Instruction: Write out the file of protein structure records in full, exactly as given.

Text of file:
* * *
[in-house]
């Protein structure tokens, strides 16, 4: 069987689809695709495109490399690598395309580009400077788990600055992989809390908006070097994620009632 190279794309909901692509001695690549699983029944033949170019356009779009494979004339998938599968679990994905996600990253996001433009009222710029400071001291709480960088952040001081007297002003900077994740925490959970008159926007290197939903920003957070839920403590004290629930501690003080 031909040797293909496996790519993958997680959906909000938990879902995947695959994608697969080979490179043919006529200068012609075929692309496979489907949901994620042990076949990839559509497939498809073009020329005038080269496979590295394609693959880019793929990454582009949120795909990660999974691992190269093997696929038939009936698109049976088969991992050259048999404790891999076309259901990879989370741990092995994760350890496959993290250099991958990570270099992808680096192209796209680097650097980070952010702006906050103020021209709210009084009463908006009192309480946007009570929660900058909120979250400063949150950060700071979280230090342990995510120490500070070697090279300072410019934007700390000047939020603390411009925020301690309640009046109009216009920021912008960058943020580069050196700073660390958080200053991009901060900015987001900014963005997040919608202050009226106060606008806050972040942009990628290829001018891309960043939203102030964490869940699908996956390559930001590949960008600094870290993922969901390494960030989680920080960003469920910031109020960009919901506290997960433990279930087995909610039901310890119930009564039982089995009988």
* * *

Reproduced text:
[in-house]
């Protein structure tokens, strides 16, 4: 069987689809695709495109490399690598395309580009400077788990600055992989809390908006070097994620009632 190279794309909901692509001695690549699983029944033949170019356009779009494979004339998938599968679990994905996600990253996001433009009222710029400071001291709480960088952040001081007297002003900077994740925490959970008159926007290197939903920003957070839920403590004290629930501690003080 031909040797293909496996790519993958997680959906909000938990879902995947695959994608697969080979490179043919006529200068012609075929692309496979489907949901994620042990076949990839559509497939498809073009020329005038080269496979590295394609693959880019793929990454582009949120795909990660999974691992190269093997696929038939009936698109049976088969991992050259048999404790891999076309259901990879989370741990092995994760350890496959993290250099991958990570270099992808680096192209796209680097650097980070952010702006906050103020021209709210009084009463908006009192309480946007009570929660900058909120979250400063949150950060700071979280230090342990995510120490500070070697090279300072410019934007700390000047939020603390411009925020301690309640009046109009216009920021912008960058943020580069050196700073660390958080200053991009901060900015987001900014963005997040919608202050009226106060606008806050972040942009990628290829001018891309960043939203102030964490869940699908996956390559930001590949960008600094870290993922969901390494960030989680920080960003469920910031109020960009919901506290997960433990279930087995909610039901310890119930009564039982089995009988």